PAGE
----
Israel has in recent weeks lodged furious protests with Russia over its recent invitation to Hamas leader Ismail Haniyeh to visit Moscow later this month, according to a television report on Tuesday.
The objections were raised both by Israel’s embassy in Moscow and in conversations with the Russian embassy in Tel Aviv, Channel 10 reported.
But Russian officials rejected the complaints, noting that Israel was itself talking to Hamas, albeit indirectly. The Hamas delegation is expected in Moscow in late December.
Israel has for months been engaged in indirect talks with Hamas, mediated by Egyptian and UN officials, to reach a ceasefire deal in the Gaza Strip.
During a conversation with Russian Foreign Minister Sergey Lavrov on the issue, Israeli Ambassador to Russia Gary Koren also noted that Prime Minister Benjamin Netanyahu would like to meet with Russian President Vladimir Putin, the TV station reported.
Lavrov only nodded but did not comment, it said.
Israeli-Russian relations have been tense in recent months since the downing of a Russian plane over Syria during an Israeli strike. Even though the plane was shot down by Syrian air defense, Moscow blamed Israel, saying the IAF used the Russian aircraft as cover and did not give the Russians proper warning. Israel denied both charges.
But Channel 10 reported that an Israeli military delegation returned from Moscow Tuesday, the second visit in a week, with officials saying Moscow appeared to be restoring its normal work relations on security cooperation.
Last week the IDF said a delegation had “reached understandings” with its Russian counterparts and the sides agreed to continue working together.
Lavrov also met Monday with Jewish Agency head Isaac Herzog, and told him Russia’s invitation to Haniyeh was part of its effort to prevent an escalation in Gaza.
The Palestinian Authority, a rival of Hamas, is also said to be unhappy with the Russian move.
Russia has in the past hosted several rounds of talks aimed at forging reconciliation between Hamas and PA President Mahmoud Abbas’s Fatah party.
Lavrov has said that Russia was willing to mediate between Israel and the Palestinians, and that stability in the region could not be reached until the Israeli-Palestinian conflict was resolved.
The offer came as relations between the Palestinians and the US, the traditional peace mediators, are at an all-time low.
The Trump administration’s plan for Israeli-Palestinian peace is expected to be rolled out in the coming months.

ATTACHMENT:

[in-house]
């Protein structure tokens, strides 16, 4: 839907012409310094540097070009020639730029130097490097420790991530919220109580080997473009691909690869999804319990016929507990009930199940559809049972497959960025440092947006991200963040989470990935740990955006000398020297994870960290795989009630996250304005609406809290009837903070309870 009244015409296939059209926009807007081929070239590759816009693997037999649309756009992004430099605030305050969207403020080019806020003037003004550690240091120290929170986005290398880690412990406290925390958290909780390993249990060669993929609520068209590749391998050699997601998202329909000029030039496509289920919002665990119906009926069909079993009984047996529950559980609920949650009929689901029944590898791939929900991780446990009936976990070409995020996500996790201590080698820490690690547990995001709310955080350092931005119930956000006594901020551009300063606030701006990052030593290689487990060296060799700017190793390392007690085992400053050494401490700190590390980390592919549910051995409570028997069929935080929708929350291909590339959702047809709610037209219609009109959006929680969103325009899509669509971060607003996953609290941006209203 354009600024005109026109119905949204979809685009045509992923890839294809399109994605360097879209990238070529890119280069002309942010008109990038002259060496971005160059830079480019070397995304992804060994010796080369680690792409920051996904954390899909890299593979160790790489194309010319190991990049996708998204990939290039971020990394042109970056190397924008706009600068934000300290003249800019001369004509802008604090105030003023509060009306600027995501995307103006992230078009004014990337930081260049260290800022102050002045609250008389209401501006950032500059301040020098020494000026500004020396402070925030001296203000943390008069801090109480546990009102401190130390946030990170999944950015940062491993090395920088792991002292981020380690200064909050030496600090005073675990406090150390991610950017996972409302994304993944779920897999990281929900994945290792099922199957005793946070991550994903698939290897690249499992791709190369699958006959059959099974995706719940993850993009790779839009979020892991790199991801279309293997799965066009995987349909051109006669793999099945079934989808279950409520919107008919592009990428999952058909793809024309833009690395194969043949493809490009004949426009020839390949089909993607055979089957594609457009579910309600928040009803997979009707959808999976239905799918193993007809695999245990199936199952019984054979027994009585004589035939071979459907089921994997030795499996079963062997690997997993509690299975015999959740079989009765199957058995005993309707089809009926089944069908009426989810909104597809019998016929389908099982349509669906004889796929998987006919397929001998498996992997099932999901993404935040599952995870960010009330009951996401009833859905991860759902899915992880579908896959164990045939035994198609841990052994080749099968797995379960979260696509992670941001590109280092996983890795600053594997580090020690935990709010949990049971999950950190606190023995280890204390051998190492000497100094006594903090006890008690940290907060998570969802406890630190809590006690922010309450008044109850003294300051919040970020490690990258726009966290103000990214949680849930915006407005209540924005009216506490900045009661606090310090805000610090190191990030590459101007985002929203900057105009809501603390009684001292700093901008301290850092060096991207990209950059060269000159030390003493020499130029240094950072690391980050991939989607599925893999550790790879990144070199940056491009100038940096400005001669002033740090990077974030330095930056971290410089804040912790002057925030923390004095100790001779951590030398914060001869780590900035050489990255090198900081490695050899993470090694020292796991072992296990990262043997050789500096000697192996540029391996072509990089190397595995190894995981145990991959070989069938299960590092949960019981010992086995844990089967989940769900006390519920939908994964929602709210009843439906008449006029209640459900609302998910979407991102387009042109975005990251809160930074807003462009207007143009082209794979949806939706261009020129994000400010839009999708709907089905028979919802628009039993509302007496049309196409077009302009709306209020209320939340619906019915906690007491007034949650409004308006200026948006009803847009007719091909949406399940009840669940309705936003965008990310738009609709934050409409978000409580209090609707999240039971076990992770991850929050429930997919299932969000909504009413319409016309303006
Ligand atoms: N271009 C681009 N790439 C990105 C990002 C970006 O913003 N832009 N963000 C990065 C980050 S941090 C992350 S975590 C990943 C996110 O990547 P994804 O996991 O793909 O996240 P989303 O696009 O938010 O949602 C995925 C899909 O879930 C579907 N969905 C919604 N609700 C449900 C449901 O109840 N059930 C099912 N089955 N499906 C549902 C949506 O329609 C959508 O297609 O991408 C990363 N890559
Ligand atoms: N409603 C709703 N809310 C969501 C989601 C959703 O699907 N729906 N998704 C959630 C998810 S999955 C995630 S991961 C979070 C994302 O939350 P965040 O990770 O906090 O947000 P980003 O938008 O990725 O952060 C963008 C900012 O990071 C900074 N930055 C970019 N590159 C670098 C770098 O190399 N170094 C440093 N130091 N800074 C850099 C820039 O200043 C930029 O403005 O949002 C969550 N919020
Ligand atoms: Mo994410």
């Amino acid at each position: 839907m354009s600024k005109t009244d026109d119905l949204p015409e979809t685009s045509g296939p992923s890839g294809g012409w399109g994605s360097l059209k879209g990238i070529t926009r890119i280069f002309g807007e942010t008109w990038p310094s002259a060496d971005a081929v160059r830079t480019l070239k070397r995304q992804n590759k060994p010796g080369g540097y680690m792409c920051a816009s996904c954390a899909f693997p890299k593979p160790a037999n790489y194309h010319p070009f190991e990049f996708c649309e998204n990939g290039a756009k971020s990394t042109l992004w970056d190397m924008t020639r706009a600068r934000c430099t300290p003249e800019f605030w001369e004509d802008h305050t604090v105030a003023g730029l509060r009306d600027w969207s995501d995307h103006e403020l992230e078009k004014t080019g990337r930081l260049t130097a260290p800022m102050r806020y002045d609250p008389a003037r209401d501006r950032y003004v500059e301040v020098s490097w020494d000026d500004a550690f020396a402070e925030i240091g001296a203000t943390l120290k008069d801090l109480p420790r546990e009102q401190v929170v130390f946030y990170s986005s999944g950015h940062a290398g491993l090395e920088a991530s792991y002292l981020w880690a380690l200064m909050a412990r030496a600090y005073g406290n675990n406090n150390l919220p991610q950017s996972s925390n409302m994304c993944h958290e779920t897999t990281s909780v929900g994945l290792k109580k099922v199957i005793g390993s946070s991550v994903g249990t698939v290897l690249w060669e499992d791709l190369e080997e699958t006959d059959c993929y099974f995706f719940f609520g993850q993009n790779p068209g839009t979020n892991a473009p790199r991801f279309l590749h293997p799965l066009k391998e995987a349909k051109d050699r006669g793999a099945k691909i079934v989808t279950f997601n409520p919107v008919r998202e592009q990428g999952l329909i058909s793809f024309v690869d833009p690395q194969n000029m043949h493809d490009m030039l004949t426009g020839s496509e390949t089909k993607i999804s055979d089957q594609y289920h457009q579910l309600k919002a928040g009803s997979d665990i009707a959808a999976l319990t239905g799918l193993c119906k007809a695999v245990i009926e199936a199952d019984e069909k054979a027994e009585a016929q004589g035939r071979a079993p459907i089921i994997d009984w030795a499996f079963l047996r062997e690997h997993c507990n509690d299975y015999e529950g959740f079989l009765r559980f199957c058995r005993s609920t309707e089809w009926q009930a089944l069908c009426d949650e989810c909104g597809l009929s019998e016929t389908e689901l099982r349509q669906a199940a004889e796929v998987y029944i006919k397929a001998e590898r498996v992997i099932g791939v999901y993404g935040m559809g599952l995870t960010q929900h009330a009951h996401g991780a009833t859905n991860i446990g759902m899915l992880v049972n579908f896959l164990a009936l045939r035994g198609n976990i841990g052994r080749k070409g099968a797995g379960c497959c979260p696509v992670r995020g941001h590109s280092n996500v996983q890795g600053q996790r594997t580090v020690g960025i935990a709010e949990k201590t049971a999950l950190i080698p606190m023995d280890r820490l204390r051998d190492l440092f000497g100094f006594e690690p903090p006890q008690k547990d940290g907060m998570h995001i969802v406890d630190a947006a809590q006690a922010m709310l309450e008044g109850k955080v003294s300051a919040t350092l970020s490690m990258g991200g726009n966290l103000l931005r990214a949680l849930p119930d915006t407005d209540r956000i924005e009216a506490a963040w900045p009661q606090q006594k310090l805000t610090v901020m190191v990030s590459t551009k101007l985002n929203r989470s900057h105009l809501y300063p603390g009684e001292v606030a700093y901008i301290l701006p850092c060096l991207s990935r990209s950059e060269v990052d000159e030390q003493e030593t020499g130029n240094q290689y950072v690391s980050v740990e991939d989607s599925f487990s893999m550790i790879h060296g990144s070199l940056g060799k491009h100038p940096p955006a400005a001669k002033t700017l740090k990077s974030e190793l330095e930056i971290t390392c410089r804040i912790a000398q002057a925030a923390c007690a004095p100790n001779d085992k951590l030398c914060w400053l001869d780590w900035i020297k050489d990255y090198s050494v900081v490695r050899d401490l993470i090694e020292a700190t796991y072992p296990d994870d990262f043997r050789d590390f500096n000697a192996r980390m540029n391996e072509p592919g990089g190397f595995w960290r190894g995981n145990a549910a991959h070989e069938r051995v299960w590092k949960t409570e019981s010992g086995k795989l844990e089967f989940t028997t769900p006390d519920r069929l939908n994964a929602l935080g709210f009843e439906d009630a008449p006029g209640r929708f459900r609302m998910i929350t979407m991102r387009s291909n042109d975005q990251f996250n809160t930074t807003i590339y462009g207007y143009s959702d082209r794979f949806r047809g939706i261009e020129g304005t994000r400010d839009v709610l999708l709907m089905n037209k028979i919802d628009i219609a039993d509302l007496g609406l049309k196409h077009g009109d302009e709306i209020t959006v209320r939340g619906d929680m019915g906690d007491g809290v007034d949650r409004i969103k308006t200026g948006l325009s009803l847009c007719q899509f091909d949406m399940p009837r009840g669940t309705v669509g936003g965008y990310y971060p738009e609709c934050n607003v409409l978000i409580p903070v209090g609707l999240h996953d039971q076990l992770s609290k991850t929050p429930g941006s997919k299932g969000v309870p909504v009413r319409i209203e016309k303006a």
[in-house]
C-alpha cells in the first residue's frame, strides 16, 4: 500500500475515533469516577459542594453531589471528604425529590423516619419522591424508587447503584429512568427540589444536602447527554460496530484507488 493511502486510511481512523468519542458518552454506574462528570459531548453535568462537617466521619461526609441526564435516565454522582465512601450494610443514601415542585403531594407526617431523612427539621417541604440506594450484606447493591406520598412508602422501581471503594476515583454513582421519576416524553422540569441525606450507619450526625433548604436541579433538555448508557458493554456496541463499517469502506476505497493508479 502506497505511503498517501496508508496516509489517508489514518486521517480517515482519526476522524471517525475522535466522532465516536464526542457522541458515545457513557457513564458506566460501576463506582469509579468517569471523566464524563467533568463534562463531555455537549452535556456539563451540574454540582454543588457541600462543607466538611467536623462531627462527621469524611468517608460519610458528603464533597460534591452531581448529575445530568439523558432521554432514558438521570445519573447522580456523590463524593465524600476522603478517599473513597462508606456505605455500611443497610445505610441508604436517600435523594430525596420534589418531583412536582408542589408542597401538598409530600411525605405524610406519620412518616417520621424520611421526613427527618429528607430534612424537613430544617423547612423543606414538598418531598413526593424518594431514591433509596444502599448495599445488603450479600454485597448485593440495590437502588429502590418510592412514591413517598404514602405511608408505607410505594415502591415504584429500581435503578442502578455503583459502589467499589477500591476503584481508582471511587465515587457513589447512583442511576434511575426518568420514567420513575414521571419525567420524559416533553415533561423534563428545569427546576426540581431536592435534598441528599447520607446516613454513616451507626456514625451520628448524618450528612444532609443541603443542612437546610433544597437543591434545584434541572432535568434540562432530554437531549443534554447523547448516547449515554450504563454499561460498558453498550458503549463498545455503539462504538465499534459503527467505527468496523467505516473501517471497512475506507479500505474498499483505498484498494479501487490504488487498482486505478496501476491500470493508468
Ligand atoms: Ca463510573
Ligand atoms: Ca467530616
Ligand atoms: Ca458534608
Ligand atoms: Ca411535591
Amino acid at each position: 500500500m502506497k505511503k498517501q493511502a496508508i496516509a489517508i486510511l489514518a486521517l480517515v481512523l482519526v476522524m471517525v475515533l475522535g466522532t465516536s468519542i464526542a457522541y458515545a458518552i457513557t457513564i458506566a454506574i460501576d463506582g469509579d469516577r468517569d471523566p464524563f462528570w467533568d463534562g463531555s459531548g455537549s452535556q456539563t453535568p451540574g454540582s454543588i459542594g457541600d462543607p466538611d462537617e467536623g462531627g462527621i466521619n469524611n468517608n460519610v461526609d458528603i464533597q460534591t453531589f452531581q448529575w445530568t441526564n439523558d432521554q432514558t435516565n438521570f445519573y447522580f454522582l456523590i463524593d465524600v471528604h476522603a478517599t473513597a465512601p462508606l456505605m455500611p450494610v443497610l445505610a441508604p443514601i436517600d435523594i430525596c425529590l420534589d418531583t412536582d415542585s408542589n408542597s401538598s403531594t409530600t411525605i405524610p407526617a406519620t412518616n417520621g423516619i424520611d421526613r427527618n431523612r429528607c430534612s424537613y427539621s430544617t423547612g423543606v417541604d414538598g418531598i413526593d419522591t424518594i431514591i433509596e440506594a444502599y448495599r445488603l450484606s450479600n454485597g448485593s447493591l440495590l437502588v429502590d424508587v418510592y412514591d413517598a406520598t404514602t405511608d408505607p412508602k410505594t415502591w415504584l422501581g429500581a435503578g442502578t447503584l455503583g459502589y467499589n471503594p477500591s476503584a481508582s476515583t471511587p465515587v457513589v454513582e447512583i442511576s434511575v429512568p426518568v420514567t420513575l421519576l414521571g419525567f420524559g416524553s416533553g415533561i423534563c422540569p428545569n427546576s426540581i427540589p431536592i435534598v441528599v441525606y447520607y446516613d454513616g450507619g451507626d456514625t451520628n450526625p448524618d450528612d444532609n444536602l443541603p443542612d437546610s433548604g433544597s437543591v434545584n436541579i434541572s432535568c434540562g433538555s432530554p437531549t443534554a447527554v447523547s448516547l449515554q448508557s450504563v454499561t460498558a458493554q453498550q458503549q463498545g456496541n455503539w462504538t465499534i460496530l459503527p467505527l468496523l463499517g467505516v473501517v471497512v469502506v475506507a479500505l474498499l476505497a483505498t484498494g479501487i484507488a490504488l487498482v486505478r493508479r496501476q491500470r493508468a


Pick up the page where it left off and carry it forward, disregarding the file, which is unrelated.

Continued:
But the plan is unlikely to be welcome by either side, especially with the Palestinian Authority boycotting the Trump administration since its recognition last December of Jerusalem as the Israeli capital. The PA has vowed to oppose the “deal of the century.” Israel’s shaky right-wing coalition government, meantime, is down to a majority of just 61 in the 120-seat Knesset after Avigdor Liberman resigned as defense minister to protest the Gaza ceasefire.
Although the Trump administration has been touting its peace plan for months, details of it have been scant, and the Palestinians have vowed not to cooperate with US efforts.
Israel has also maintained that only the US can mediate the conflict.
The Times of Israel covers one of the most complicated, and contentious, parts of the world. Determined to keep readers fully informed and enable them to form and flesh out their own opinions, The Times of Israel has gradually established itself as the leading source of independent and fair-minded journalism on Israel, the region and the Jewish world.
We've achieved this by investing ever-greater resources in our journalism while keeping all of the content on our site free.
Unlike many other news sites, we have not put up a paywall. But we would like to invite readers who can afford to do so, and for whom The Times of Israel has become important, to help support our journalism by joining The Times of Israel Community. Join now and for as little as $6 a month you can both help ensure our ongoing investment in quality journalism, and enjoy special status and benefits as a Times of Israel Community member.